Finland – Regulation?


The Ministry of Health is planning: electronic cigarettes to be sold in stores

E-cigarettes can be purchased in a store in the same way as cigarettes, if the amendment to the law, prepared by the Ministry of Health, becomes a reality. Similarly, buying e-cigarettes online is considered to be prohibited.

The sales of e-cigarettes containing nicotine may be allowed in the future and their purchase via the internet, in turn, may be banned. In practice, this would mean that e-cigarettes would be purchased in the same way as cigarettes.

The Ministry of Health and Social Affairs prepared a change to the Tobacco Act based on the EU tobacco directive adopted last year. The changes regarding e-cigarettes can be big. Involved in the preparation of the Act, Ministerial Adviser Meri Paavola, says that Finland may be forced to allow the sale of nicotine containing e-cigarettes without a medical license.

It is legally unclear whether e-cigarettes can be regulated under the pharmaceutical legislation any longer. Finland supported the regulation of e-cigarettes as a pharmaceutical product but the European Parliament was opposed. It was big threshold issue to Parliament, Paavola says.

“A perfect solution doesn’t exist, but now we are trying to look for the best one.”
– Meri Paavola

In the end, it was concluded that e-cigarettes containing less than 20 milligrams of nicotine per milliliter were to be regulated by the Tobacco Products Directive.

At the moment, e-cigarette products containing nicotine may not be sold without a medical permit in Finland. However, they can be ordered through the internet with some restrictions. According to Paavola, the online sales of e-cigarettes containing nicotine may be prohibited if e-cigarettes are to be covered by the Tobacco Act.

It is possible within the framework of the Directive and a possible strategy. Similarly, it is considered that e-cigarettes would become subject to taxation.

“To some extent, may have a good effect”

Paavola says that the preparation of the law change is difficult, because e-cigarettes are associated with a number of different legislative sectors.
There is still little information about the advantages and disadvantages about e-cigarettes, even if the indication is that they have adverse health

For example, studies on e-cigarette liquid composition can not be generalized, as they may vary by the package. E-cigarette products do not necessarily have any information leaflets.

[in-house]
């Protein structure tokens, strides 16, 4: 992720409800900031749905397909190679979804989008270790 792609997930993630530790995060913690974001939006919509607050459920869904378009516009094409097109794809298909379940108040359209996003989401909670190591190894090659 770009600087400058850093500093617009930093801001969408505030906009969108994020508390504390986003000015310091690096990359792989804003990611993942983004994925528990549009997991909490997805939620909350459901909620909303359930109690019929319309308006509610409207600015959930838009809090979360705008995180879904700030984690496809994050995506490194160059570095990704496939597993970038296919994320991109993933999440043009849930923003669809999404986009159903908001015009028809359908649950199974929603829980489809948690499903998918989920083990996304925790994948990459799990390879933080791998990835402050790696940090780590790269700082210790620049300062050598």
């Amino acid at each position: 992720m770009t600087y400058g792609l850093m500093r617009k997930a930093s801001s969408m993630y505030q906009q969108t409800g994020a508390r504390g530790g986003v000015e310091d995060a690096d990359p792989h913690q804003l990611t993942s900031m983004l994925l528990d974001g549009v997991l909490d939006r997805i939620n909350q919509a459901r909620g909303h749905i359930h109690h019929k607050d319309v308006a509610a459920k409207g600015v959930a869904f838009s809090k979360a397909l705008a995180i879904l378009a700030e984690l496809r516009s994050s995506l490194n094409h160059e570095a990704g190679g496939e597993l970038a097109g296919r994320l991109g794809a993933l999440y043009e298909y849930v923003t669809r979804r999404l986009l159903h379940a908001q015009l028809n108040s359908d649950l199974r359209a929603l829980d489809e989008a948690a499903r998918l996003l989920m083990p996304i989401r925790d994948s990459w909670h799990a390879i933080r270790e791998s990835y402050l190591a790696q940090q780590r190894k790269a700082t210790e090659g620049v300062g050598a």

It seems strange at this day and age. To some extent, (liberalization of sales) may have a good effect. The sales of e-cigarette products can be
controlled more precisely as well as age restrictions, packaging and contents of the fluid, Paavola lists.

Paavola says the biggest worry is the fact that e-cigarettes could be a new avenue of nicotine addiction to children and young people . THL (the Institute of Health and Welfare) carried out a survey in 2013. It showed that five percent of the children in secondary school used e-cigarettes, more than the adult population on average.

A perfect solution doesn’t exist, but now we are trying to look for the best one. We look forward to the results of a new youth health survey about the use of e-cigarettes, says Paavola.

Social Welfare and the Ministry of Health aims to outline the draft law for comments in July. The law should come into force next year.

What is considered?

E-cigarette sales :

In the new law e-cigarettes may be covered by the Tobacco Act. Thus the sales of e-cigarettes containing nicotine up to 20 mg / ml may be allowed.
E-cigarette products purchasing age limit would be 18 years, as is currently the Tobacco Act 18-year age limit does not apply to e-cigarette device or the purchase of liquid. E-cigarette online sales may in turn be banned.

Advertising and packaging:

the EU directive states that health hazard warnings must be on the e-cigarette packs and e-cigarette advertising is limited. E-cigarette advertising is banned in Finland at present. Advertising ban, however, is bypassed so that advertising for the Finnish consumers is made from abroad, in which case the possibilities of intervention by Valvira (overseeing agency) are limited.


The Ministry is considering whether, flavors pleasing young people, for example, candy or chocolate, could be banned.


Many thanks to Jukka Kelovuori for  translating this article which originally appeared here:

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